Gaming, Semiconductors and the 21st Century Classroom
Thursday, Jul 31, 2014, 3:00pm
by Semiconductor Industry Association
Earlier this week we teamed up with AMD and the Entertainment Software Association to demonstrate to Members of Congress and their staffs how gaming is advancing STEM education. Showcasing the advancements in gaming turned out to be a hit with congressional staff, in part because they got to play this game on a huge screen!
What was evident to me during the briefing was that our nation’s classrooms still have a long way to go in terms of embracing technology in order to help develop the next generation of American STEM graduates, but gaming can help. While traditionally associated with entertainment purposes only, gaming can really capture the hearts and minds of students and propel them into a career in a STEM field. When students play education and skill based games, they are picking up new skills that translate into better classroom work and learning. What is even more compelling is that by engaging students in the actual design of the games, they are taking that learning to a new level – building skills in critical thinking, systems thinking, creative design and media literacy, all of which will translate into the STEM jobs of the future.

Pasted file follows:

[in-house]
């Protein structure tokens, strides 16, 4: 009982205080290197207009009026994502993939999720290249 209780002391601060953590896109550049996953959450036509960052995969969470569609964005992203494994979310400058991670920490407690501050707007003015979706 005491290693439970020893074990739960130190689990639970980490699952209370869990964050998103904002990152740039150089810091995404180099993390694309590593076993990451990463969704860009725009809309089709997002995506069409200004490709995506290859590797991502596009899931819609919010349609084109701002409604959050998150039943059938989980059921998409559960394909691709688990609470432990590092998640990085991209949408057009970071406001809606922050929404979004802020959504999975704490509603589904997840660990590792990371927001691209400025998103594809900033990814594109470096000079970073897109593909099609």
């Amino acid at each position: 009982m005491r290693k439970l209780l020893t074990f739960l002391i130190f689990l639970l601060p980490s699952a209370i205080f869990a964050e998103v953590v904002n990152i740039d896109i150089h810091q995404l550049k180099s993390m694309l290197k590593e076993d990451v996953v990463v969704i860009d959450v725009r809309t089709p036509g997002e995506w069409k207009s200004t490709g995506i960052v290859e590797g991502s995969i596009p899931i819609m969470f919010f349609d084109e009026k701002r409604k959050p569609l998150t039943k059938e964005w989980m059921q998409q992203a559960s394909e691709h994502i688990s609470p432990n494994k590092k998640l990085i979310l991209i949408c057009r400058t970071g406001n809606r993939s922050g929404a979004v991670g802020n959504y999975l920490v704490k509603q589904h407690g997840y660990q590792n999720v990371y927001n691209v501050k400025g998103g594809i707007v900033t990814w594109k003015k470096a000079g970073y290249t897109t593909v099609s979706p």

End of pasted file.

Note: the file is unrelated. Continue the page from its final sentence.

AMD figured this out and launched Changing the Game, which is a program designed to take gaming beyond entertainment and inspire youth to learn. Here is a video on the program and its sizeable impact on education to date. AMD is also part of a consortium of groups that have come together to champion the initiative by launching the National STEM Video Game Challenge.
Today there are 385 colleges, universities, and art and trade schools across the country that offer courses, professional certificates, or undergraduate/graduate degrees in video game design, development, and programming. Recently, the Princeton Review has started ranking and reporting on the top undergrad and graduate schools with video game design programs. There can be no doubt that gaming as a career path is gaining ground and that gaming and the graphic interfaces that are developed through gaming have become a significant component to the technology and education ecosystem.